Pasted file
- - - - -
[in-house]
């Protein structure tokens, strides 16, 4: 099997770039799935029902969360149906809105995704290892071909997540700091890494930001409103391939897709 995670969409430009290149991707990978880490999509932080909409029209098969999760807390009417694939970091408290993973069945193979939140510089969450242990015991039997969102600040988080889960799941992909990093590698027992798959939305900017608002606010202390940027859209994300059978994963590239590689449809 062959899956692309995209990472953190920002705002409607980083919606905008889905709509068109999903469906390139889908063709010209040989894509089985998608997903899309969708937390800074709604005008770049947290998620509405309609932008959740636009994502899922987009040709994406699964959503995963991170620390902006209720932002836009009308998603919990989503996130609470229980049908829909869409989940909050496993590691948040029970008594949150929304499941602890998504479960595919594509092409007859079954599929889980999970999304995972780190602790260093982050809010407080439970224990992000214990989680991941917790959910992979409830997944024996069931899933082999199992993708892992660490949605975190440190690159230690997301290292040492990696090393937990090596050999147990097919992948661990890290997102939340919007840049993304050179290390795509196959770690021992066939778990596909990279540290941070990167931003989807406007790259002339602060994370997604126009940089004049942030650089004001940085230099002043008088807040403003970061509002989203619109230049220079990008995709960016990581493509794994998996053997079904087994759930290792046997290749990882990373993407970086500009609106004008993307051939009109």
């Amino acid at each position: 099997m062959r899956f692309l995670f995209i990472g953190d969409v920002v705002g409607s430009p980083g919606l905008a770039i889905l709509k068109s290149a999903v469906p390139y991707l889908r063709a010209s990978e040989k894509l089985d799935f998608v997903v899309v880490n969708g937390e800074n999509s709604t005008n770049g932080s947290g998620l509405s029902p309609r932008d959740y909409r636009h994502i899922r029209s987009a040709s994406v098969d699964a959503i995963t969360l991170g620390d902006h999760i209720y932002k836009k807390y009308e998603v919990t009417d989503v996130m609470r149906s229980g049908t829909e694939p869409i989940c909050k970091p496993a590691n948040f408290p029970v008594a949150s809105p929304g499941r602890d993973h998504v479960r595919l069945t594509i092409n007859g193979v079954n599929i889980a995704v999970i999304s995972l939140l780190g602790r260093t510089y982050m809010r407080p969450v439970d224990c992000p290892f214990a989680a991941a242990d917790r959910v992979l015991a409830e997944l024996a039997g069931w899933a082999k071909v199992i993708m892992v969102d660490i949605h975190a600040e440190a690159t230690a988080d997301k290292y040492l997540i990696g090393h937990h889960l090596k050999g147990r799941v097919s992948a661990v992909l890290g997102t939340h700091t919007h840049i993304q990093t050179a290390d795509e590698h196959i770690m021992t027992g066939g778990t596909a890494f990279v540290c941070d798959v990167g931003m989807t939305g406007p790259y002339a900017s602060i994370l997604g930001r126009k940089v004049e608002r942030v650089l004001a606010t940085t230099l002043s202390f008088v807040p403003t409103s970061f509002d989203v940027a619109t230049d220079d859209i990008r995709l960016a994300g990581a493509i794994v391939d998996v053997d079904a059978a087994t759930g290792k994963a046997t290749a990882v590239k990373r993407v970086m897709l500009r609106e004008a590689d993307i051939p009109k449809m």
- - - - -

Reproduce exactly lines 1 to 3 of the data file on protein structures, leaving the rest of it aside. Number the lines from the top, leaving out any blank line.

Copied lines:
[in-house]
């Protein structure tokens, strides 16, 4: 099997770039799935029902969360149906809105995704290892071909997540700091890494930001409103391939897709 995670969409430009290149991707990978880490999509932080909409029209098969999760807390009417694939970091408290993973069945193979939140510089969450242990015991039997969102600040988080889960799941992909990093590698027992798959939305900017608002606010202390940027859209994300059978994963590239590689449809 062959899956692309995209990472953190920002705002409607980083919606905008889905709509068109999903469906390139889908063709010209040989894509089985998608997903899309969708937390800074709604005008770049947290998620509405309609932008959740636009994502899922987009040709994406699964959503995963991170620390902006209720932002836009009308998603919990989503996130609470229980049908829909869409989940909050496993590691948040029970008594949150929304499941602890998504479960595919594509092409007859079954599929889980999970999304995972780190602790260093982050809010407080439970224990992000214990989680991941917790959910992979409830997944024996069931899933082999199992993708892992660490949605975190440190690159230690997301290292040492990696090393937990090596050999147990097919992948661990890290997102939340919007840049993304050179290390795509196959770690021992066939778990596909990279540290941070990167931003989807406007790259002339602060994370997604126009940089004049942030650089004001940085230099002043008088807040403003970061509002989203619109230049220079990008995709960016990581493509794994998996053997079904087994759930290792046997290749990882990373993407970086500009609106004008993307051939009109």
């Amino acid at each position: 099997m062959r899956f692309l995670f995209i990472g953190d969409v920002v705002g409607s430009p980083g919606l905008a770039i889905l709509k068109s290149a999903v469906p390139y991707l889908r063709a010209s990978e040989k894509l089985d799935f998608v997903v899309v880490n969708g937390e800074n999509s709604t005008n770049g932080s947290g998620l509405s029902p309609r932008d959740y909409r636009h994502i899922r029209s987009a040709s994406v098969d699964a959503i995963t969360l991170g620390d902006h999760i209720y932002k836009k807390y009308e998603v919990t009417d989503v996130m609470r149906s229980g049908t829909e694939p869409i989940c909050k970091p496993a590691n948040f408290p029970v008594a949150s809105p929304g499941r602890d993973h998504v479960r595919l069945t594509i092409n007859g193979v079954n599929i889980a995704v999970i999304s995972l939140l780190g602790r260093t510089y982050m809010r407080p969450v439970d224990c992000p290892f214990a989680a991941a242990d917790r959910v992979l015991a409830e997944l024996a039997g069931w899933a082999k071909v199992i993708m892992v969102d660490i949605h975190a600040e440190a690159t230690a988080d997301k290292y040492l997540i990696g090393h937990h889960l090596k050999g147990r799941v097919s992948a661990v992909l890290g997102t939340h700091t919007h840049i993304q990093t050179a290390d795509e590698h196959i770690m021992t027992g066939g778990t596909a890494f990279v540290c941070d798959v990167g931003m989807t939305g406007p790259y002339a900017s602060i994370l997604g930001r126009k940089v004049e608002r942030v650089l004001a606010t940085t230099l002043s202390f008088v807040p403003t409103s970061f509002d989203v940027a619109t230049d220079d859209i990008r995709l960016a994300g990581a493509i794994v391939d998996v053997d079904a059978a087994t759930g290792k994963a046997t290749a990882v590239k990373r993407v970086m897709l500009r609106e004008a590689d993307i051939p009109k449809m």